The workers trapped three of the thugs, who confessed that they had been hired by Uriarte and given company uniforms by plant management. The workers turned them over to the police, along with descriptions of a number of their attackers and photographs showing the thugs being transported on CTM buses. The CM bailed the three out of jail and although a warrant was issued for Uriarte’s arrest, the police say he cannot be located.

The Occupation of the Plant

In the aftermath of the attack, the workers occupied the plant. They organized a number of committees as the nerve center of the occupation. Two were central to maintaining the plant itself first, to maintain all equipment, second, to keep dust from collecting in critical areas, such as the paint department.

A communications committee clipped all articles on the occupation and constructed a wall poster so that everyone could follow the press coverage. Another committee coordinated distribution of food that was brought in from different communities, while the finance committee sought donations from the general community. (Twenty-five percent of what was collected went to the families of the workers who participated, the remaining seventy-five percent went to the movement’s expenses.)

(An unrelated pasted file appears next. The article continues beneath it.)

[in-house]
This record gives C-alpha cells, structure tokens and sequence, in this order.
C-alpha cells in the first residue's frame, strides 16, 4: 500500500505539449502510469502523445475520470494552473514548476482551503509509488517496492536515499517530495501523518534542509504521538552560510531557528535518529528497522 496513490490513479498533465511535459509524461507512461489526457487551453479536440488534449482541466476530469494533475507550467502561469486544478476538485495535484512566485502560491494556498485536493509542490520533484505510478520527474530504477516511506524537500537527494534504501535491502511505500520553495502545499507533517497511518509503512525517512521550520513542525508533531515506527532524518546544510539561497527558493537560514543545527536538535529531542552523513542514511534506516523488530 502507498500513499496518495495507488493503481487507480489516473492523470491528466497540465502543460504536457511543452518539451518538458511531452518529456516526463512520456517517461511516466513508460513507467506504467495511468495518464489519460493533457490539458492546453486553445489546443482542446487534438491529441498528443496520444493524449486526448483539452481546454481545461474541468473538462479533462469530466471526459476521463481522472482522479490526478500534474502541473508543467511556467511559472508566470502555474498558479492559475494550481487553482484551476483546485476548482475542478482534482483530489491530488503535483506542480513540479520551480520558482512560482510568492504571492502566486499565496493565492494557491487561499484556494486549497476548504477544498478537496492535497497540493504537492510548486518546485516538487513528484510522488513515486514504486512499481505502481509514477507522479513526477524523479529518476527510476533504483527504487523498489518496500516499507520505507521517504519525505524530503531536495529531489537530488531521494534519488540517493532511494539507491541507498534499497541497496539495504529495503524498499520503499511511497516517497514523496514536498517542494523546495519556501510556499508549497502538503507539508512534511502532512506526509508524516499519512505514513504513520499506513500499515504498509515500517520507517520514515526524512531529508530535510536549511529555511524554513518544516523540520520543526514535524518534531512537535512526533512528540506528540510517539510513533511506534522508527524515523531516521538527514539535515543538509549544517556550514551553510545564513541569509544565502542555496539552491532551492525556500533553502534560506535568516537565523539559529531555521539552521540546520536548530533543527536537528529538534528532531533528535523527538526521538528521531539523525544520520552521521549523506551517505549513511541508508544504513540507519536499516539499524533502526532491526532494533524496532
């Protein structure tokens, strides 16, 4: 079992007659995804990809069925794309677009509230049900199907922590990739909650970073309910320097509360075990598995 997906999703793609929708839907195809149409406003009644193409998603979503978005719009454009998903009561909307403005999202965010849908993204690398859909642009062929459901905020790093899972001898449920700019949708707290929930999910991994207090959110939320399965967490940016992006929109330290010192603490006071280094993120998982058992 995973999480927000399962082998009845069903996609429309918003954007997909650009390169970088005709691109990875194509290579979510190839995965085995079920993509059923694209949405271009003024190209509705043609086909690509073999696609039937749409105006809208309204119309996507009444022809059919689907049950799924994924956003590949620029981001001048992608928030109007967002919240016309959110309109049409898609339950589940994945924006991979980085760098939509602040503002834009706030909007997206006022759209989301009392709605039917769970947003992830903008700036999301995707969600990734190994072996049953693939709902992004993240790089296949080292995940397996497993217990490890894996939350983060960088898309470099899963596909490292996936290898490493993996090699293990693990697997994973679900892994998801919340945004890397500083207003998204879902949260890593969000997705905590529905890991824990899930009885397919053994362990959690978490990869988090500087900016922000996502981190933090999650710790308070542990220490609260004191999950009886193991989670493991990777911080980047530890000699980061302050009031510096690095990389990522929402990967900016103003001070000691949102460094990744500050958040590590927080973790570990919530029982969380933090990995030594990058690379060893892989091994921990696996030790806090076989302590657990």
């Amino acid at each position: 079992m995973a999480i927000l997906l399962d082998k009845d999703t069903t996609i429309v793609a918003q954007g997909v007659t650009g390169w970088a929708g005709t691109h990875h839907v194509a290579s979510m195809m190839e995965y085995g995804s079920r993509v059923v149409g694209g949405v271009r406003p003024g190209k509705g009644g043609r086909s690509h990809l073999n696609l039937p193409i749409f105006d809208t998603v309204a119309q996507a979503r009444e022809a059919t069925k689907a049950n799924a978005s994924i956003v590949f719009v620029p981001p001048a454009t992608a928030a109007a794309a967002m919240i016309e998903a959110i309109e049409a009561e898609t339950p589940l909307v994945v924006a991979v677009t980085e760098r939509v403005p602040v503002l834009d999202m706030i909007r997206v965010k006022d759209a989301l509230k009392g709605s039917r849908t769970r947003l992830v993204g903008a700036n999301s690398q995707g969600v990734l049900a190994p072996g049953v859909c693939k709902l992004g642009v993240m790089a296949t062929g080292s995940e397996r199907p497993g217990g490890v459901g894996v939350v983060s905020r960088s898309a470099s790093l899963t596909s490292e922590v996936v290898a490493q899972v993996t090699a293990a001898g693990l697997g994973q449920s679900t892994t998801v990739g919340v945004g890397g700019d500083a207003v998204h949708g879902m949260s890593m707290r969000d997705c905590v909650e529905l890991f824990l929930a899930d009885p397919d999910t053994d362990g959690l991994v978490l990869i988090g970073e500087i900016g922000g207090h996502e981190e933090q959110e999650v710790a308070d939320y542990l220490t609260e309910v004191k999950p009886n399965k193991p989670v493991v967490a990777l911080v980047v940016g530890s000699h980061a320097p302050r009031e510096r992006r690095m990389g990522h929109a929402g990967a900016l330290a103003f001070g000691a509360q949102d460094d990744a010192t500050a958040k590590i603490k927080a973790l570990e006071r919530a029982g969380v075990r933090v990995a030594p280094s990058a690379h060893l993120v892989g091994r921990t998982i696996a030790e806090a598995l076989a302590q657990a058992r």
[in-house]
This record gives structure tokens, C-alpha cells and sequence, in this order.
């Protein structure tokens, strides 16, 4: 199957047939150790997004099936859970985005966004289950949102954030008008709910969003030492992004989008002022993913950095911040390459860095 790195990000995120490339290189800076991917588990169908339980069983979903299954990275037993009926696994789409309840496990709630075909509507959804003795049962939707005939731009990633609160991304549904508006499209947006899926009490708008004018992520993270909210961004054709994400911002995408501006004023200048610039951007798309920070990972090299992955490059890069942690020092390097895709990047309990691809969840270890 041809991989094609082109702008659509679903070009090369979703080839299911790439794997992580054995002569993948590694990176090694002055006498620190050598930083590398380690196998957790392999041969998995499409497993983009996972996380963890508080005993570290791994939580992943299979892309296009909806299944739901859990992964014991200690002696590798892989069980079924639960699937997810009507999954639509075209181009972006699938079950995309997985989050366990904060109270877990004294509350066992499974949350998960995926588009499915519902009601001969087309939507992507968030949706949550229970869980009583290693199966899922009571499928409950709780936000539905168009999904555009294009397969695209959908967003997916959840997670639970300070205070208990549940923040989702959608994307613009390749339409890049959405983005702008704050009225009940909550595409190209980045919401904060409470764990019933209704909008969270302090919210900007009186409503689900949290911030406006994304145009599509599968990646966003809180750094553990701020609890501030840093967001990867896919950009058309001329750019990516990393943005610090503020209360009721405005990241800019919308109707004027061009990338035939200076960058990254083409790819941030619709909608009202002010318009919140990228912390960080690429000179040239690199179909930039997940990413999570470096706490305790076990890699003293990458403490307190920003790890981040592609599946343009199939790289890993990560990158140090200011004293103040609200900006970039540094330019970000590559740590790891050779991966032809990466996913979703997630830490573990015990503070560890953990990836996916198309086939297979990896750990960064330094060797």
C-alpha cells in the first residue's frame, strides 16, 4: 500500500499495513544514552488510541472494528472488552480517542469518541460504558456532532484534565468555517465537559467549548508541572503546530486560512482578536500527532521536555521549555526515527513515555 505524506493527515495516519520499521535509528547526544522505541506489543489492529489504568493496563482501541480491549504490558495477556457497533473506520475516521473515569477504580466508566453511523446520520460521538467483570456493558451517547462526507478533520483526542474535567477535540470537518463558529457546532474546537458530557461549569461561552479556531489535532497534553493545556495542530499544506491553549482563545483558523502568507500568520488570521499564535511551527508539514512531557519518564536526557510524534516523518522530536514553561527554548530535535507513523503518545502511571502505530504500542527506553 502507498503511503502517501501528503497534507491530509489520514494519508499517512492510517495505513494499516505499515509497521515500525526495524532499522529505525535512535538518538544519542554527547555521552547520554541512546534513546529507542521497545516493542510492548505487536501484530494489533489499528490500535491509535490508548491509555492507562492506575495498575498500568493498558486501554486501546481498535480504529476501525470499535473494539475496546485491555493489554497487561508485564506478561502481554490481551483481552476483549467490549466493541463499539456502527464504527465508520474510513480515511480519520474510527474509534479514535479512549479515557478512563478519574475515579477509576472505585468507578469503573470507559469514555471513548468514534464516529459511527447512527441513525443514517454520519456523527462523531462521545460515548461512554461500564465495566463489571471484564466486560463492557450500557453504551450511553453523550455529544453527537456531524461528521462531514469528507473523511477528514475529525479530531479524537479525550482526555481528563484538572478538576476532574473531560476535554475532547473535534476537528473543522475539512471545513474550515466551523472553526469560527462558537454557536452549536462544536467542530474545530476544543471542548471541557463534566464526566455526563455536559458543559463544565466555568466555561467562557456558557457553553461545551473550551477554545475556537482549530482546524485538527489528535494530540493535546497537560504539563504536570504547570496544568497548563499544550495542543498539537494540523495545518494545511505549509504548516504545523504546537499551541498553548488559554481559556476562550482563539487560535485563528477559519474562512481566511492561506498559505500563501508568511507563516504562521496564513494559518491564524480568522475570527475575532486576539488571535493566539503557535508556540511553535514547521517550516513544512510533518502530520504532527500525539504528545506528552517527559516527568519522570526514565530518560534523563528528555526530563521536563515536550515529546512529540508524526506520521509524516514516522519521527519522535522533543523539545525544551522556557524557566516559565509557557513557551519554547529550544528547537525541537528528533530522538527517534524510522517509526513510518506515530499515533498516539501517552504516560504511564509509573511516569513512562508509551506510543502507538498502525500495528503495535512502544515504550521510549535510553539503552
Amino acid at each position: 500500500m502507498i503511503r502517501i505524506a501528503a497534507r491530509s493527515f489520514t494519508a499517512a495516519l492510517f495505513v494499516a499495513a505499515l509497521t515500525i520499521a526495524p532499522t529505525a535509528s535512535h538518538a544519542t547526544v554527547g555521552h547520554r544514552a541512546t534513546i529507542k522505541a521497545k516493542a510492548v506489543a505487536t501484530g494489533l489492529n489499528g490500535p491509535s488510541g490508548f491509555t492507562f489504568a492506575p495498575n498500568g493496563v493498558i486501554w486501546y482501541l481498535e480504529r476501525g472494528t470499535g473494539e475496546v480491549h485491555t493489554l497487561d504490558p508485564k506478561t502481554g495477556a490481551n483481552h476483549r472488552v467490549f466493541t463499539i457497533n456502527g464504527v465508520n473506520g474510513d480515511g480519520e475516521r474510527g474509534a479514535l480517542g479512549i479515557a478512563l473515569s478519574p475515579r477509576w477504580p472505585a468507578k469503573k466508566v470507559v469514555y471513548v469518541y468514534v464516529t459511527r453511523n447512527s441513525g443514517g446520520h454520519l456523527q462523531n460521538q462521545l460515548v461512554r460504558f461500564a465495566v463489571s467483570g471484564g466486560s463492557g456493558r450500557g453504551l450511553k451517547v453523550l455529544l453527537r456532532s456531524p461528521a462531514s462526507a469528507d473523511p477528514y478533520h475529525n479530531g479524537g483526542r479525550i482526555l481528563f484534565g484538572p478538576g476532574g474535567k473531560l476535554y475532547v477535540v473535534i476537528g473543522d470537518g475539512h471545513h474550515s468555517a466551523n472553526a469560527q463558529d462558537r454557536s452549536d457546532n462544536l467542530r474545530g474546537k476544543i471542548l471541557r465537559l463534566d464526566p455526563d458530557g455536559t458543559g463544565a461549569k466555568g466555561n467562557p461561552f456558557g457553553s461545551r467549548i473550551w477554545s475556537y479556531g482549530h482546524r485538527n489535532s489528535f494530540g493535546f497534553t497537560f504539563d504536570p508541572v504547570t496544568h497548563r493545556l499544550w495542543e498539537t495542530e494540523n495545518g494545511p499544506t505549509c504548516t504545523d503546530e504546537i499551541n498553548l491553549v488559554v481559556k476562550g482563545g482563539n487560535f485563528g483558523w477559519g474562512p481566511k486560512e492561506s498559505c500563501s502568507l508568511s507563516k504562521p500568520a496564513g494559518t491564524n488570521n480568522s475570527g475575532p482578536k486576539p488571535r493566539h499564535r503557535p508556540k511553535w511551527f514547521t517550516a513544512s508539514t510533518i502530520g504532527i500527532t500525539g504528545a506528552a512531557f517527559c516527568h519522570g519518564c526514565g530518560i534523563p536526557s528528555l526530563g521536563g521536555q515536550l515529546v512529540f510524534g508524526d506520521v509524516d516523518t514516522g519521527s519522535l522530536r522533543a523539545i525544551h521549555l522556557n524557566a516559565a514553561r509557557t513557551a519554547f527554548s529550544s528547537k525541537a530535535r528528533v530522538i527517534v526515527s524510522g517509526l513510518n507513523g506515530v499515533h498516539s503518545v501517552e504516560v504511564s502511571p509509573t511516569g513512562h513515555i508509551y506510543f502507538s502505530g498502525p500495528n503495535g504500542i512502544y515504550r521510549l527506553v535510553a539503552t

Assemblies were conducted in different areas within the plant during the occupation. These were also attended by the families of the workers and by those community members who identified with the struggle and expressed their solidarity. Through these assemblies workers were organized to go out and speak before a variety of trade union and community meetings. The press came to the plant and interviewed workers, and also verified that workers were maintaining—not destroying—equipment.

The press wandered around the plant; one radio station began broadcasting from inside the plant.

While Mexico does have a number of progressive laws, including the right to strike, in fact it is very difficult to meet the government’s criteria. A plant occupation is not sanctioned by law, but the employers waited two weeks before requesting that the government remove the workers from their property. The government, of course, complied. However, inspectors from the Secretary of Labor and the Justice Department stated publicly that the workers had not damaged the plant.